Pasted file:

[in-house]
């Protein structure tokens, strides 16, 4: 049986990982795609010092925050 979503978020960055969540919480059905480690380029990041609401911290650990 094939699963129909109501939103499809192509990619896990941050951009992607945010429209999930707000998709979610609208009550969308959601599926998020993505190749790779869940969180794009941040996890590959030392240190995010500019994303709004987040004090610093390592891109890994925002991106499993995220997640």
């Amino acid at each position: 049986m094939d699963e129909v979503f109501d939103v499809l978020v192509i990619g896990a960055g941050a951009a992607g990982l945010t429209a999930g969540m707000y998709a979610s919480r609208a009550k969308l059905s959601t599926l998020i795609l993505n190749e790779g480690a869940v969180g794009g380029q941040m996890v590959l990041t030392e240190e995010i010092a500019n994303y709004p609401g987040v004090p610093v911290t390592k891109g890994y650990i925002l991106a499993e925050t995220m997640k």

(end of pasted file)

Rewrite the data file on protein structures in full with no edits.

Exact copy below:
[in-house]
């Protein structure tokens, strides 16, 4: 049986990982795609010092925050 979503978020960055969540919480059905480690380029990041609401911290650990 094939699963129909109501939103499809192509990619896990941050951009992607945010429209999930707000998709979610609208009550969308959601599926998020993505190749790779869940969180794009941040996890590959030392240190995010500019994303709004987040004090610093390592891109890994925002991106499993995220997640």
């Amino acid at each position: 049986m094939d699963e129909v979503f109501d939103v499809l978020v192509i990619g896990a960055g941050a951009a992607g990982l945010t429209a999930g969540m707000y998709a979610s919480r609208a009550k969308l059905s959601t599926l998020i795609l993505n190749e790779g480690a869940v969180g794009g380029q941040m996890v590959l990041t030392e240190e995010i010092a500019n994303y709004p609401g987040v004090p610093v911290t390592k891109g890994y650990i925002l991106a499993e925050t995220m997640k």